Don’t get me wrong, I’m not necessarily condemning Miley Cyrus, TMZ  or any other celebrity.

Well, maybe I am condemning TMZ.

Any philosopher, well, most, will tell you that the right amount of physical pleasure is a good thing. A proper philosophical soul knows how to satisfy our higher and lower pleasures. And really, when’s the last time you heard of a philosopher drowning in his own vomit?

Our problem is that when we look at the media, they tell us that a good – THE good life is a life devoted to lower pleasures. According to our culture, the life of celebrity is the quickest way to living a lower pleasure-filled life. He might not have known it when he said it, but Andy Warhol hit the nail when he said that everybody will be famous for fifteen minutes.

As long as there’s reality television, everybody’s got a chance of getting famous on TV.

No doubt that being rich and famous is a good gig, but there are far too many examples of how fame and fortune has good reversing effect on people’s lives.

I mean, have you ever heard of the 27 club?

It’s not entirely wrong to appreciate the fact that the contemplative lifestyle requires longevity. Jim Morrison, Jimi Hendrix, Janis Joplin, Kurt Cobain, Gram Parsons, and Amy Winehouse all lived the culturally-approved good life, but they all died before their 28th birthday.
Aristotle lived to be 62.
Leibniz lived to 70.
Sartre died at 76.
Ayn Rand unfortunately lived to the ripe old age of 77.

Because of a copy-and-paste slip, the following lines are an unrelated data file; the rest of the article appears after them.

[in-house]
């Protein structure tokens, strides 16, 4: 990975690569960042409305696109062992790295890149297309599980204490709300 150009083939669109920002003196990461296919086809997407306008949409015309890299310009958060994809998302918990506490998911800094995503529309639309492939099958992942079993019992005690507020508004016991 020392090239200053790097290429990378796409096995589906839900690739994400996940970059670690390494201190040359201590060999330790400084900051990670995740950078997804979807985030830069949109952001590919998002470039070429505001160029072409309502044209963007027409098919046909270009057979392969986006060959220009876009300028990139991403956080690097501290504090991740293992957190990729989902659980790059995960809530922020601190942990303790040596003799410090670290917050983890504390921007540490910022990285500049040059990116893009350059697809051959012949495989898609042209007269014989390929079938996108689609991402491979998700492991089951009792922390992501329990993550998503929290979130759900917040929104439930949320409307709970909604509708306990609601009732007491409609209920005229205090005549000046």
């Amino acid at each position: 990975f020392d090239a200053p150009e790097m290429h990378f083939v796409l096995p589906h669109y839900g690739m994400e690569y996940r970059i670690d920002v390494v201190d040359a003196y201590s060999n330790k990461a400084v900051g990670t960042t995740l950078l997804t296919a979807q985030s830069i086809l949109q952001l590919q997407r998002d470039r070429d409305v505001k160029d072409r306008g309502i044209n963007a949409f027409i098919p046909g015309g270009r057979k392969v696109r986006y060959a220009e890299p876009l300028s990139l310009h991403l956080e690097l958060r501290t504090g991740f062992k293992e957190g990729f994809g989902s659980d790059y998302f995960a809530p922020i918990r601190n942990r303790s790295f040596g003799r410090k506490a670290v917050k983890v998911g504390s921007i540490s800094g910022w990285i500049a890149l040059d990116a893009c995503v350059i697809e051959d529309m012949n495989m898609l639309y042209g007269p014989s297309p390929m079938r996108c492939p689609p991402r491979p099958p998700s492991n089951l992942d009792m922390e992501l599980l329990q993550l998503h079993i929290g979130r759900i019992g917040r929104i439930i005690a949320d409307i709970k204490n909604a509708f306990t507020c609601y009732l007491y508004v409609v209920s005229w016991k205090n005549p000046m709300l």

Immanuel Kant lived to 80.
Heidegger died at 87.
Bertrand Russell nearly made it to the century mark. He died at age 97.

Noam Chomsky is 85 years old and counting…

Listen: A philosopher may be a dissatisfied Socrates, but living past the age of twenty seven might give us enough time to realize that satisfied piggery isn’t the best life to lead. Having fun is alright. We have an inalienable right to be happy (The Declaration of Independence says so), but we also should want to do more than have a good time or feel that knowing intimate details about the Kimye baby is more important than knowing details about the Chelsea Manning case. We should know that twerking or even reclaiming one’s lost childhood isn’t a bad thing, so long as we realize that some of the things we believe will make us happy or make our lives “good” are merely distractions; things that keep us from pursuing the kind of life that will make us truly happy – the philosophical life.

… But then again, it’s hard to argue that partying with Molly won’t make your life good, too.

Sources:

John Stuart Mill. Utilitarianism. 2005 [1861]. NY: Barnes and Noble Books. pp. 12.